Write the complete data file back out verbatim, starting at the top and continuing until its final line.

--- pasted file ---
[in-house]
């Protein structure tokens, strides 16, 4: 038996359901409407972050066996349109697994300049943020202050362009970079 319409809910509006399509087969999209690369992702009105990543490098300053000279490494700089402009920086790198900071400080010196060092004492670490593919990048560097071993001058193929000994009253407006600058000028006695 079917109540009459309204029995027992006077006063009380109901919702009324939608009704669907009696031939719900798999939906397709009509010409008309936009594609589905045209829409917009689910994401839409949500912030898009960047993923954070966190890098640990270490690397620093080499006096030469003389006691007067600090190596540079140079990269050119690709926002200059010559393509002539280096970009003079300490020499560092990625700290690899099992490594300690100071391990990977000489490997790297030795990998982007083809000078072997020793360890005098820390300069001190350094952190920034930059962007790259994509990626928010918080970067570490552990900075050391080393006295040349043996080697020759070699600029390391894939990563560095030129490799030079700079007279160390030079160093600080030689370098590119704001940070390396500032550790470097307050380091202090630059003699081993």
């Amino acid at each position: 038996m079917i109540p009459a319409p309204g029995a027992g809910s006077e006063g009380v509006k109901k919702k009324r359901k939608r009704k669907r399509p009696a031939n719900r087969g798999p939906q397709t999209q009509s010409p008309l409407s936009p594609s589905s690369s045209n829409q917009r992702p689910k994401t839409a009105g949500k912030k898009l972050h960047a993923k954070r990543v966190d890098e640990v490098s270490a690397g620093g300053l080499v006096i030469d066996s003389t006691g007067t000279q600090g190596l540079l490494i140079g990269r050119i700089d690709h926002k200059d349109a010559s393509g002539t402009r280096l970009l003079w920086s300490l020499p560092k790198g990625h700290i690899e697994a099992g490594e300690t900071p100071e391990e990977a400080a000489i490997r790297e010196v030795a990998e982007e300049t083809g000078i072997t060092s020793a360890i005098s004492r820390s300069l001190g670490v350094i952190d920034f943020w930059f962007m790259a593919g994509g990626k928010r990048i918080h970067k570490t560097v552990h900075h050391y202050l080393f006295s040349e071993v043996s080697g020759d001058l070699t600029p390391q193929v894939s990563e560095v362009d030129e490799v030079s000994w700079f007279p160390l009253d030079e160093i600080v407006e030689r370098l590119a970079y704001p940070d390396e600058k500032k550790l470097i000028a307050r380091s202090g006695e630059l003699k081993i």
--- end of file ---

[in-house]
């Protein structure tokens, strides 16, 4: 038996359901409407972050066996349109697994300049943020202050362009970079 319409809910509006399509087969999209690369992702009105990543490098300053000279490494700089402009920086790198900071400080010196060092004492670490593919990048560097071993001058193929000994009253407006600058000028006695 079917109540009459309204029995027992006077006063009380109901919702009324939608009704669907009696031939719900798999939906397709009509010409008309936009594609589905045209829409917009689910994401839409949500912030898009960047993923954070966190890098640990270490690397620093080499006096030469003389006691007067600090190596540079140079990269050119690709926002200059010559393509002539280096970009003079300490020499560092990625700290690899099992490594300690100071391990990977000489490997790297030795990998982007083809000078072997020793360890005098820390300069001190350094952190920034930059962007790259994509990626928010918080970067570490552990900075050391080393006295040349043996080697020759070699600029390391894939990563560095030129490799030079700079007279160390030079160093600080030689370098590119704001940070390396500032550790470097307050380091202090630059003699081993």
């Amino acid at each position: 038996m079917i109540p009459a319409p309204g029995a027992g809910s006077e006063g009380v509006k109901k919702k009324r359901k939608r009704k669907r399509p009696a031939n719900r087969g798999p939906q397709t999209q009509s010409p008309l409407s936009p594609s589905s690369s045209n829409q917009r992702p689910k994401t839409a009105g949500k912030k898009l972050h960047a993923k954070r990543v966190d890098e640990v490098s270490a690397g620093g300053l080499v006096i030469d066996s003389t006691g007067t000279q600090g190596l540079l490494i140079g990269r050119i700089d690709h926002k200059d349109a010559s393509g002539t402009r280096l970009l003079w920086s300490l020499p560092k790198g990625h700290i690899e697994a099992g490594e300690t900071p100071e391990e990977a400080a000489i490997r790297e010196v030795a990998e982007e300049t083809g000078i072997t060092s020793a360890i005098s004492r820390s300069l001190g670490v350094i952190d920034f943020w930059f962007m790259a593919g994509g990626k928010r990048i918080h970067k570490t560097v552990h900075h050391y202050l080393f006295s040349e071993v043996s080697g020759d001058l070699t600029p390391q193929v894939s990563e560095v362009d030129e490799v030079s000994w700079f007279p160390l009253d030079e160093i600080v407006e030689r370098l590119a970079y704001p940070d390396e600058k500032k550790l470097i000028a307050r380091s202090g006695e630059l003699k081993i």